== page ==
The Best Books Portland Authors Read In 2019

Karen Russell, Willy Vlautin and other local literary luminaries on their favorite reads of the year.

Karen Russell

Author of Swamplandia! and Orange World and Other Stories

"The Night Swimmers, by Portland's own Peter Rock, was one of the best books I read this year, and one I felt deserved far more attention. A young man and an older woman go night swimming in Lake Michigan. Twenty years later, he is pulled back into the mystery of her disappearance. It's a novel unlike any other I've read: a mosaic of uncanny photographs and rediscovered diaries, fresh correspondence between ex-lovers, meditations on childhood and parenthood, an amphibious dance between the past and the present. Rock returns to the worlds and selves he once inhabited—and still does—on some ghostly, subaqueous frequency."

Peter Rock

Author of The Night Swimmers

"Yoko Ogawa's story collection, Revenge, is one I return to, and often teach—wonderfully scary, gothic, violent, bold. All her works are great. But none of them prepared me for the subtlety and dimension of The Memory Police. I really liked the first half of the book, but the second half just devastated me. The confidence of the ending and its interior contradictions is just brutally impressive. I don't really want to give away the plot through my praise, but the gradual changes and the narrator's amazingly sensitive yet limited voice, the world closing in and emptying itself—wow. The handle of this storytelling and the gradual escalation we experience had me enthralled and quietly overwrought."

Kimberly King Parsons

Author of Black Light

"One of the best books I read this year was Richard Chiem's King of Joy. It's a compelling and vivid experimental novel that is also staggeringly visual—the HD colors, slick skin and dewy details are so true and lush that reading it feels effortless, like letting a projector cast light across your face. It's dreamy, sexy and psychedelic, but the raw depictions of grief, trauma and resiliency will bust your heart open. I can't wait to read more from Chiem."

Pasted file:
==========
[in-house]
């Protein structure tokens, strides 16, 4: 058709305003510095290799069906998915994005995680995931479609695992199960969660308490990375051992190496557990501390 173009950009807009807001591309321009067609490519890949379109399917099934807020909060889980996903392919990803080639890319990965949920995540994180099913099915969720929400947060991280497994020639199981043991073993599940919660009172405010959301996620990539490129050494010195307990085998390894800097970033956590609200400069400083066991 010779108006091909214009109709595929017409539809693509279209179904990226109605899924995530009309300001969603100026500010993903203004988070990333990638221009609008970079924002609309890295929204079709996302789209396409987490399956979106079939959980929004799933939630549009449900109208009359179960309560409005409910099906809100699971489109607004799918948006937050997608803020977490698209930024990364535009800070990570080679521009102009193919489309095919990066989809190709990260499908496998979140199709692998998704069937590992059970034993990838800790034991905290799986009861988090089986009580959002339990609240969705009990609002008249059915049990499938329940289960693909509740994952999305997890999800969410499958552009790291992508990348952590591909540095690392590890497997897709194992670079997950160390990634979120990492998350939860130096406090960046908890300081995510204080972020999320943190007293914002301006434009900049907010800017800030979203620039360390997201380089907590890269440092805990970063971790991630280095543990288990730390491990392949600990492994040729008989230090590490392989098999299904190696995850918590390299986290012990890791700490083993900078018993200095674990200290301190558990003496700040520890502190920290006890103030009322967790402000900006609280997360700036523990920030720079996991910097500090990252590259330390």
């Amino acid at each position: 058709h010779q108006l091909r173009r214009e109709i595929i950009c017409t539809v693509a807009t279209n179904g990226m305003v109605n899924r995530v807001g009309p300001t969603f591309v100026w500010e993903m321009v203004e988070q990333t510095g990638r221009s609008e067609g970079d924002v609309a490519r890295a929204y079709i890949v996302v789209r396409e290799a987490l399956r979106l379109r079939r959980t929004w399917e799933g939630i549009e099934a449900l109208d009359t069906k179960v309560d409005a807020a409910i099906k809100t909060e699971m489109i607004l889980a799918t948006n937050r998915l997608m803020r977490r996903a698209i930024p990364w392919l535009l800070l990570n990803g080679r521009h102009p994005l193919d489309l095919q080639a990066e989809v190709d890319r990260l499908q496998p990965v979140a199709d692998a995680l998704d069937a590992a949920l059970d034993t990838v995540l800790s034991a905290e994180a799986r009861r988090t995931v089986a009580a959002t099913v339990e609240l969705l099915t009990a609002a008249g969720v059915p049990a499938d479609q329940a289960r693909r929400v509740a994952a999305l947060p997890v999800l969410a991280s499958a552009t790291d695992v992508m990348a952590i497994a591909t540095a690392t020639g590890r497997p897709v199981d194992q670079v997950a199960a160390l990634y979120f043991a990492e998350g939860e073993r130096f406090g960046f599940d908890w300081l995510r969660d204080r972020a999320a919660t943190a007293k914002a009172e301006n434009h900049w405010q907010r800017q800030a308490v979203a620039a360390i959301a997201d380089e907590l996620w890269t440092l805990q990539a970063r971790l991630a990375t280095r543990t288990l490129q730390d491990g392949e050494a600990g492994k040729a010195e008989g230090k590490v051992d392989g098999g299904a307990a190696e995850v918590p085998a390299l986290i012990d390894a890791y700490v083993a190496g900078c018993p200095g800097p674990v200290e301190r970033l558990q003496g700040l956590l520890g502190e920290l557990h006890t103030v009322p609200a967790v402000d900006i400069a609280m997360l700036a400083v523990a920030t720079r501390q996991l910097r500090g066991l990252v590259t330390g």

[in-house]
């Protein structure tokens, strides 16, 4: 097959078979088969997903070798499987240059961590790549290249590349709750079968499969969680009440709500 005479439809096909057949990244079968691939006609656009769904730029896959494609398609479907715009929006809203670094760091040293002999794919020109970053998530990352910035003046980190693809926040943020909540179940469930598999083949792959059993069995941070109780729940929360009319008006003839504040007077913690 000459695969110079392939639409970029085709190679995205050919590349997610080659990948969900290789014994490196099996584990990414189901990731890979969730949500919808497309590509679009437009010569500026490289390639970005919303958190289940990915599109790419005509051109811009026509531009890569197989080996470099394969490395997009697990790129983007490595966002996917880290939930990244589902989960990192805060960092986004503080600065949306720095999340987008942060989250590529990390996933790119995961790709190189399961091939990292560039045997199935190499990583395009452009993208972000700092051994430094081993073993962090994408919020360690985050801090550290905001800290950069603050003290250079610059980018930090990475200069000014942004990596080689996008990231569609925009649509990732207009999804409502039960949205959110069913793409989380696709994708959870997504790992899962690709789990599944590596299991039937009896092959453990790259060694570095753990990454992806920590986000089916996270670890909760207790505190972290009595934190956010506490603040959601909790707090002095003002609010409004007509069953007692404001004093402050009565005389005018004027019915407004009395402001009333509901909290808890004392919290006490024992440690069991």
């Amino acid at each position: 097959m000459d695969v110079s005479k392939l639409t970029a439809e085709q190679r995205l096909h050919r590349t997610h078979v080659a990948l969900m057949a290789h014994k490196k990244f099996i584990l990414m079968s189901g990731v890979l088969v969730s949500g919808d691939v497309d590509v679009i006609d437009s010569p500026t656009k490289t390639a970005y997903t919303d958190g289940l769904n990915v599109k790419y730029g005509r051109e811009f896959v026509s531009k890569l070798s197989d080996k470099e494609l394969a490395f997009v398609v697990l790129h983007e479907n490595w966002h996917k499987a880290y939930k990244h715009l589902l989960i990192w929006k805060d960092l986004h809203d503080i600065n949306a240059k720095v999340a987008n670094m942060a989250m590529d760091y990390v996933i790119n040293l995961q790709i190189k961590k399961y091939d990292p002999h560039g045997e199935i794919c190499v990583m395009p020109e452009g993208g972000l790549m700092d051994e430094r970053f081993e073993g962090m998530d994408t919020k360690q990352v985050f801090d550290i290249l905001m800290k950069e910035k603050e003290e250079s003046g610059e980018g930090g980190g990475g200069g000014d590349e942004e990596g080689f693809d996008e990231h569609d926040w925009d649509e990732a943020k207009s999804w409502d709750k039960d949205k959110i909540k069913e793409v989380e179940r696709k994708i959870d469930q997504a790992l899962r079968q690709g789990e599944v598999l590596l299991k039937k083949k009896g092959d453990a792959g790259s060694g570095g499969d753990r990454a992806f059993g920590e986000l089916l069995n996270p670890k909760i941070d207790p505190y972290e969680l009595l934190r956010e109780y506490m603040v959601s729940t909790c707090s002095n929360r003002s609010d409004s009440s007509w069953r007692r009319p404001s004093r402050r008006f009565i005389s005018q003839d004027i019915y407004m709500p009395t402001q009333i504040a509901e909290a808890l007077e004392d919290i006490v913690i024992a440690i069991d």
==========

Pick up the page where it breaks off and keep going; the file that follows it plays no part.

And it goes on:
Michelle Ruiz Keil

Author of All of Us With Wings

"I can't stop thinking about Natalie Scenters-Zapico's Lima :: Limón. Her poems plead to be read aloud then burn your tongue for the favor—gruesome as fairy tales but grounded in the precise details of the violence done to brown women's bodies. These poems are urgent, chilling and oddly beautiful."

Matt Fraction

Author of November and Sex Criminals

"My favorite graphic novels this year were BTTM FDRS by Ezra Claytan Daniels and Ben Passmore, a Day-Glo gentrification ghost story shot through with brilliant bolts of lightning illuminating difficult issues of race and class; and Skip, by Portland's Molly Mendoza, a warm, witty, surreal explosion of an adventure about bravery, friendship and maybe even art itself. It's also gorgeous. Book-wise, I most loved Hanif Abdurraqib's heartfelt and swooning shamanism of A Tribe Called Quest called Go Ahead in the Rain. Olga Tokarczuk's Drive Your Plow Over the Bones of the Dead, for my money, debuts the finest detective in literature since Maigret, which is probably why they gave her the Nobel Prize this year."

Willy Vlautin

Author of Lean on Pete and Don't Skip Out on Me

"I hate to say this, but all year I've just read old books. I got obsessed with Richard Stark's Parker novels. My God, I bought all 16 in original paperbacks. Half my year was just reading Parker. I about went nuts, but there's something about them that just killed me—so brutal and direct and sociopathic—and it's mostly because I could never tell what was going to happen. Even by the 15th novel, I was still shocked by what was going on."

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